Anyway, we jump 10 years into the future. Sabrina's mother died shortly after the wedding we saw in Part 1, and her father, Alejandro, pretty much treats her like he would a son - she rides and wears pants and is involved in the running of their ranch. But (gasp!) he's worried that there isn't a man around who can tame her, until he remembers how cool his nephew-in-law was and is like "that's the man for her!" So, without telling Sabrina, he makes up an excuse to get Brett to come for a visit (planting sugarcane, and everyone who is not Alejandro is like "really?" Actually, I Googled this, and they do grow sugarcane there, but not until about 1820, so I guess Alejandro was just ahead of the curve), and Brett's like "hm, wonder how Sabrina's doing?" and rides right over from New Orleans. When he reaches the ranch, he sees what he thinks is a boy on a runaway horse and pulls "him" to safety. And then it turns out to be Sabrina, and she stabs him because she's like "the fuck? Who is this bandit trying to kidnap me?" And then they kiss.
That's pretty much the book in a nutshell. They constantly misunderstand each other, literally or metaphorically wound each other, then kiss.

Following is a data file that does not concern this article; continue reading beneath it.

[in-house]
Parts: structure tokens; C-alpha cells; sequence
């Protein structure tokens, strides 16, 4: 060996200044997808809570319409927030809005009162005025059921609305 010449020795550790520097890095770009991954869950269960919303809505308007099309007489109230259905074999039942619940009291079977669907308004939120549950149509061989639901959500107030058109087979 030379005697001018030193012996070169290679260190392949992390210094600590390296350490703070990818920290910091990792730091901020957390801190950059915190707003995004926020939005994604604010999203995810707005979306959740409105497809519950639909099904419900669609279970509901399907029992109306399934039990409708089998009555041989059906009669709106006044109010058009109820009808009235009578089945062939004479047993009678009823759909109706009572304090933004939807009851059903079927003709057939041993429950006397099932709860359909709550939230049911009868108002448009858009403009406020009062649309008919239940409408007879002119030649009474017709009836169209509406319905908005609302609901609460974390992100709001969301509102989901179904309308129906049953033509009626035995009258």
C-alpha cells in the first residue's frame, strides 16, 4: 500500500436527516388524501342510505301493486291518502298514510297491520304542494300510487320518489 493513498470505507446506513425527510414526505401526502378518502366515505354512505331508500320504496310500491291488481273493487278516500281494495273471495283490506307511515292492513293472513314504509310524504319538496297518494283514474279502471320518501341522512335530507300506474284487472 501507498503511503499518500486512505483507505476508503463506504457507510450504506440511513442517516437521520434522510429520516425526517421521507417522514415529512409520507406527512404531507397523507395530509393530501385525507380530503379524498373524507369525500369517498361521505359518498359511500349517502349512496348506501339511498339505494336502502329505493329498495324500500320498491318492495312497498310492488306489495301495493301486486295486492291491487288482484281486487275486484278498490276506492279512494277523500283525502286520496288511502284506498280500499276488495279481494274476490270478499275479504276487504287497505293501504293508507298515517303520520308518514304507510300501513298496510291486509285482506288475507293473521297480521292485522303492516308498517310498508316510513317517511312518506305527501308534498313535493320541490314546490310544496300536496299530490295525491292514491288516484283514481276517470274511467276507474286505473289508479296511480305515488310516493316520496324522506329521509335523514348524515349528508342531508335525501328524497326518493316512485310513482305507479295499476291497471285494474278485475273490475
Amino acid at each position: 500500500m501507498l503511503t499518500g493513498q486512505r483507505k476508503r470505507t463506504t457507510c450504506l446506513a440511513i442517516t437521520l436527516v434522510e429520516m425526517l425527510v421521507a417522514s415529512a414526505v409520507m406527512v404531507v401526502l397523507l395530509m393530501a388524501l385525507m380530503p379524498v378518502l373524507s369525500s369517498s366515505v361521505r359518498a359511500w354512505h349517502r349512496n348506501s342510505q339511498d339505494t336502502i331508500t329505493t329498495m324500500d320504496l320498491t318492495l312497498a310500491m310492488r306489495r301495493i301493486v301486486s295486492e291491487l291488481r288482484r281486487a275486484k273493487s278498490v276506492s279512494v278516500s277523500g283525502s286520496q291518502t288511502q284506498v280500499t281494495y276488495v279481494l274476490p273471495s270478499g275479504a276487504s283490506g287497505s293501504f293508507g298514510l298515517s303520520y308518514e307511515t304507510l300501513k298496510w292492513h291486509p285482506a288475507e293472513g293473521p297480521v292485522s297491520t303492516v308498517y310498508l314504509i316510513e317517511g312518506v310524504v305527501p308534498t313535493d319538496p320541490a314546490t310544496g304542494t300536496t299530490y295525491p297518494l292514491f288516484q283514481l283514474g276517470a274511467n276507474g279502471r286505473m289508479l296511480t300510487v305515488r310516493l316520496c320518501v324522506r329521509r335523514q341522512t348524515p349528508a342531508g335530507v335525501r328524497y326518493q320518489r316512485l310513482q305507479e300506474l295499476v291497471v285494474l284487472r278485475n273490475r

I swear to god, my write-ups tend to be about as long as the books themselves, so I'll do this next bit in bullet points.
- Sabrina still loves Brett, Brett still loves Sabrina, and neither of them is willing to admit it
- Sabrina's cousin, Carlos, wants to bang her/marry her for her fortune, and he's pissed that Brett's appeared on the scene
- Carlos lies to Brett about having had sex with Sabrina (which Brett believes because, if you recall, he thinks all women are deceitful sluts)
- Carlos lies to Sabrina about Brett being a lady-stabbing wastrel and fortune hunter who only wants her for her money (which she believes because when the guy who has spent the past few years trying to marry you tells you that the guy you like is bad, why would you ask anyone else to corroborate his story?)